Thank you for all of the information and pictures. The 32 my father has must be the one in the first picture, in .32 S&W CTGE. Good to know.
    As for the .22 model, can low pressure (710 ft/s)CCI .22 shorts be used in it? It is the First Model, Second Variation. He told me that he used to have one of these, exactly the same model, and used to fire 22 shorts through it all the time. The gun looks to be in great shape, with the exception of the hammer not staying in a cocked position when pulled back manually. Those tiny Flobert caps are so scarce. Are they even made any longer? If so where are they to be found specifically? I only found one place online that might have them in stock.
    I looked through the parts list at Numrich for what I might need to advise him getting for the hammer cocking issue but couldn't find anything specifically termed the way 45Auto mentioned above. Will the lack of these parts affect the way it operates in DA?
  7. 45Auto

    45Auto Active Member

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    Jim, you have a great collection. I never get tired of looking at your images.

    Ken, I'm not a professional gunsmith, but in my opinion, low pressure CCI shorts would be safe to fire in your old H&R .22.

    Numric lists the part as No. 27, "Sear, Small Frame." and "sear spring" However, you might or might not need these exact parts. The revolver will have to be taken appart to see what's broken and what's not.
    Last edited: Jan 20, 2011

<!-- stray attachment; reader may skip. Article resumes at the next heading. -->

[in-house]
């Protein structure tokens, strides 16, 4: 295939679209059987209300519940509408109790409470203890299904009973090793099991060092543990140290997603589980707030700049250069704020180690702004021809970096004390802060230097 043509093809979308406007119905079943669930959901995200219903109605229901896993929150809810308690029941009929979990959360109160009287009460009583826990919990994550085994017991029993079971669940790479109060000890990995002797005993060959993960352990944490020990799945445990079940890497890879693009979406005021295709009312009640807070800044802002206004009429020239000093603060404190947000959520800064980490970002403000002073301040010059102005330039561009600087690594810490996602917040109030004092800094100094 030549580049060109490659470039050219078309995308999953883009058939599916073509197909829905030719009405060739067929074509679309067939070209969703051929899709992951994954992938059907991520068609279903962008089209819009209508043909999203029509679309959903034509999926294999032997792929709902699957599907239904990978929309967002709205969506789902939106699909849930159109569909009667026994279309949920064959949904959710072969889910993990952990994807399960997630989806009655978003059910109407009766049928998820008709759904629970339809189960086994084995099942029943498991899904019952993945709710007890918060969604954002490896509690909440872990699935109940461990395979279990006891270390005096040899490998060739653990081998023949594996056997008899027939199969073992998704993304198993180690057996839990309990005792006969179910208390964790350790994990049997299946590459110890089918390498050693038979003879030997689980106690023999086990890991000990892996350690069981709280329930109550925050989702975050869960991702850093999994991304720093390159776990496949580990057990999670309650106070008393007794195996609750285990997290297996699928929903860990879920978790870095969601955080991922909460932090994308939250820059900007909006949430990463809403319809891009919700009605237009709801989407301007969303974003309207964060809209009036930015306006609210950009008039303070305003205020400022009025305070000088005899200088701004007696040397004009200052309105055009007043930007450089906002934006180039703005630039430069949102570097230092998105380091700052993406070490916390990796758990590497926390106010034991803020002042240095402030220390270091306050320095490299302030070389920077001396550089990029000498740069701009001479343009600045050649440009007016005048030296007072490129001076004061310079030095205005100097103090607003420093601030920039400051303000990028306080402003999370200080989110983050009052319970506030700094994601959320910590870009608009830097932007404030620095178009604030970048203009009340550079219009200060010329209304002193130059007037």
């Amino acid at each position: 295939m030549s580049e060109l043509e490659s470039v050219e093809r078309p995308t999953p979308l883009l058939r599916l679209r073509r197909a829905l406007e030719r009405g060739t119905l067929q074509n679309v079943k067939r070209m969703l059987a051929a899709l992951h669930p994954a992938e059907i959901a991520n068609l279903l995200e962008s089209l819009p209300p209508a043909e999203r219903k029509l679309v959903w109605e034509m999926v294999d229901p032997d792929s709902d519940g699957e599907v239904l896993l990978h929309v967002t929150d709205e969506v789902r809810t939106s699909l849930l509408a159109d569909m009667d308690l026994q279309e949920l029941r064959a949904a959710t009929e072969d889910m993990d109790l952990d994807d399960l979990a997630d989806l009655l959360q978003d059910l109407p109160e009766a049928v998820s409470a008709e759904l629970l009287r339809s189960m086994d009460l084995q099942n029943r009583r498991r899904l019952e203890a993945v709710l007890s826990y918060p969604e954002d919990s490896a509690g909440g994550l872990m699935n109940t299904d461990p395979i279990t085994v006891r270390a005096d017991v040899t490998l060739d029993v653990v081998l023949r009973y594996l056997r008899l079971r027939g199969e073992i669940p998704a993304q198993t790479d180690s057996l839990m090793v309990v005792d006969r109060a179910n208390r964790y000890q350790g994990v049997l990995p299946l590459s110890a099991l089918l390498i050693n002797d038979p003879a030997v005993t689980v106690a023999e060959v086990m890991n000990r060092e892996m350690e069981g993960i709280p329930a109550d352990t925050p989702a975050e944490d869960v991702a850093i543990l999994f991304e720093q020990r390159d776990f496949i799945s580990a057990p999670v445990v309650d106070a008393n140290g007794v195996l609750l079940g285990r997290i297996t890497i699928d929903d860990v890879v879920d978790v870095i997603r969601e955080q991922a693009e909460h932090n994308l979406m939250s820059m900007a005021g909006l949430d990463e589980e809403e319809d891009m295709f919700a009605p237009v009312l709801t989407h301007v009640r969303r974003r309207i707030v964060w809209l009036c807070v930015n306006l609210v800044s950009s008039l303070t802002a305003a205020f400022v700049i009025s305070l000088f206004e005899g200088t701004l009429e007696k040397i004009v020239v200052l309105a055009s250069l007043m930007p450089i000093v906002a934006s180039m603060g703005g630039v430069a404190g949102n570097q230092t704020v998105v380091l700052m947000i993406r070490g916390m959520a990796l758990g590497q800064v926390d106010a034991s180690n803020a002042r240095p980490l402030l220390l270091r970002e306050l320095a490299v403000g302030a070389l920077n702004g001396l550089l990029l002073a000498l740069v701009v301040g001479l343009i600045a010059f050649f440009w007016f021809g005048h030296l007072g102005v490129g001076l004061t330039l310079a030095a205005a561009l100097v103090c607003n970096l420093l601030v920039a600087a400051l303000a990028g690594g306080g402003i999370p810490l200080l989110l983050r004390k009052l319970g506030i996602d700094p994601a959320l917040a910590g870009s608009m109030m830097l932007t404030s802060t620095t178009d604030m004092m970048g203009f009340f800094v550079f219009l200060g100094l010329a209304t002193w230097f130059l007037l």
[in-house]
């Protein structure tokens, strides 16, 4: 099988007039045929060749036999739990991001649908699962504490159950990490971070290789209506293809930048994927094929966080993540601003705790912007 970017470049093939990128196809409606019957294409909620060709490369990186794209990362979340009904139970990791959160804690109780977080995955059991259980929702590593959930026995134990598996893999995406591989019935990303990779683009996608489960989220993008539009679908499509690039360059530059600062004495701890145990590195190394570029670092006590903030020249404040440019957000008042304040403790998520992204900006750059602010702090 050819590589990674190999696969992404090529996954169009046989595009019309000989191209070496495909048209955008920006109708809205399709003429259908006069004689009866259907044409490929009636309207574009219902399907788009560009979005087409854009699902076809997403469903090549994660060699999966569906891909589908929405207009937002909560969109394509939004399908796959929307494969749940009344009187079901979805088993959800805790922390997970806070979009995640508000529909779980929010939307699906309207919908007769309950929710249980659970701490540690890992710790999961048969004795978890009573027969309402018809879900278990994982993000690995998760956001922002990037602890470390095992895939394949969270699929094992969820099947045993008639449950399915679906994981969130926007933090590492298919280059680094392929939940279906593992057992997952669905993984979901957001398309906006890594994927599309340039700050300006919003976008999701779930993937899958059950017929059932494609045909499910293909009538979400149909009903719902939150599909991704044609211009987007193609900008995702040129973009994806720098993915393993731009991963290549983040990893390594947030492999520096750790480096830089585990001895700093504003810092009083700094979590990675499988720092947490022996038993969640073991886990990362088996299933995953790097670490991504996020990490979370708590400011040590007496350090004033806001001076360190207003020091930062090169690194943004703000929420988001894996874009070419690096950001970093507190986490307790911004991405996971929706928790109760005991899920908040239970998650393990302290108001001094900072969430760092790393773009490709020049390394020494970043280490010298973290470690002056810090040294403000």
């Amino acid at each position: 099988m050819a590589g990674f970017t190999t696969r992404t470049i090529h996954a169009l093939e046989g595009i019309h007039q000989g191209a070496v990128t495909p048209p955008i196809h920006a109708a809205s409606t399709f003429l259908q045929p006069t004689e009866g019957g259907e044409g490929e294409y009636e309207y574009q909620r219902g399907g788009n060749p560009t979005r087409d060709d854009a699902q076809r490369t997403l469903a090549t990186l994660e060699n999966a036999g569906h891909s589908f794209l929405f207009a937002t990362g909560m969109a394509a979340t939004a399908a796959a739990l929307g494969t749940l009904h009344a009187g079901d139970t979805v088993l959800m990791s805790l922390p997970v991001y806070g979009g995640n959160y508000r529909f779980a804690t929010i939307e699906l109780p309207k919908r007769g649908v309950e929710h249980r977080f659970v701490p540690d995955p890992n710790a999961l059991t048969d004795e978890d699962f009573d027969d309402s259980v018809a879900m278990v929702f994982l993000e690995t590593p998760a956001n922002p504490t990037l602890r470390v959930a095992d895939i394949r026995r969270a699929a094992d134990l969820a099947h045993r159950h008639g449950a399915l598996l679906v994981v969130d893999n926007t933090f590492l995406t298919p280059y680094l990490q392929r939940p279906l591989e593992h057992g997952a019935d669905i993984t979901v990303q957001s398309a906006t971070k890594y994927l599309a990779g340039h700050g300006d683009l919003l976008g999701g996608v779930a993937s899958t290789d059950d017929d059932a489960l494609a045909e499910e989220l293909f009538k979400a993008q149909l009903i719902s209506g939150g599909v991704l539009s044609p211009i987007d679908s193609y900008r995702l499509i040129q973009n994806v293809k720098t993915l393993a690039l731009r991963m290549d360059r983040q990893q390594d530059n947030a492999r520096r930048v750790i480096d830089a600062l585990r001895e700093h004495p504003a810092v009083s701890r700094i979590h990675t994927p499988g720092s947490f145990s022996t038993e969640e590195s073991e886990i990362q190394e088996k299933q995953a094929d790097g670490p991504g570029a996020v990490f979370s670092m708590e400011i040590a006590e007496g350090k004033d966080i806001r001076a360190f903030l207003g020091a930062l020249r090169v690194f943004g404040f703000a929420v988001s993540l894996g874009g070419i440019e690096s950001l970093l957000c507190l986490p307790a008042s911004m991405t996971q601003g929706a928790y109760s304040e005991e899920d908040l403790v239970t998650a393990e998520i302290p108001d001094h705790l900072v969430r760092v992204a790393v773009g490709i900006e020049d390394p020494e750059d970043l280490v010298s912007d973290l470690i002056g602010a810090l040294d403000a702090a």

8. Ken W

    Ken W Member

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    Thanks again, 45. Hopefully it'll be an easy fix.
  9. Jim Hauff

    Jim Hauff New Member

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    I seemed to have overlooked the Young America. Here's a pic. of a 1st Model 2nd Variation. Most notable features: Nickel trigger guard (before 1898 on Nickel plated pieces), flat/sloped recoil shied and flat hammer screw.
    This example just happens to be a fairly rare medium framed piece chambered for .32 RIM-FIRE cartridge.
    IMG_1043_2.jpg

    The .22 rim-fire version was built on the small frame; here's a comparison pic (NOTE, the .22 is mislabeled in the picture - it is a 1st Model 3rd Variation - picture was taken before real 2nd Variation was recognized) :

    IMG_1079_2.jpg
    Last edited: Jan 21, 2011
  10. Ken W

    Ken W Member

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    Thanks, Jim for the added info and pics.
  11. Jim Hauff

    Jim Hauff New Member

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    Ken,
    You're welcome, sir. And thanks for thanking. All these H&R pics do no one any good sitting on my hard drive - I'm going to get as many out into the public domain as possible, hopefully someone will find them useful.
  12. Double D

    Double D Administrator Staff Member Supporting Member

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    I am always interested Jim. Thanks
  13. 45Auto

    45Auto Active Member

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    Hello Jim, thanks again for more great images.

    [​IMG]

    Does your medium frame, .32 RF Young America, also have the words "Bull Dog" marked on it, like this one? I think all of the medium frame H&R .32 RF revolvers left the factory as Bull Dogs, but I could be wrong.
  14. 45Auto

    45Auto Active Member

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    Come to think of it, H&R's "Victor" line of revolvers included a medium from .32 RF five shot. The Victor did not include the words "Bull Dog."
  15. Jim Hauff

    Jim Hauff New Member

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    45 -
    Mine isn't marked as is yours - doesn't have the 'Young America' stamp (check out the pics above). I've seen some marked like yours - don't know when the change occurred. I also have a 1920's rim-fire AMERICAN DOUBLE ACTION BULLDOG in .32 rf.
    I have a "few" VICTORS but no rim-fire versions. Also have a .32 rf Model 1905 which must be pretty scarce - I've only ever seen this one, anywhere.

    IMG_0841_3.jpg

    IMG_1007_2.jpg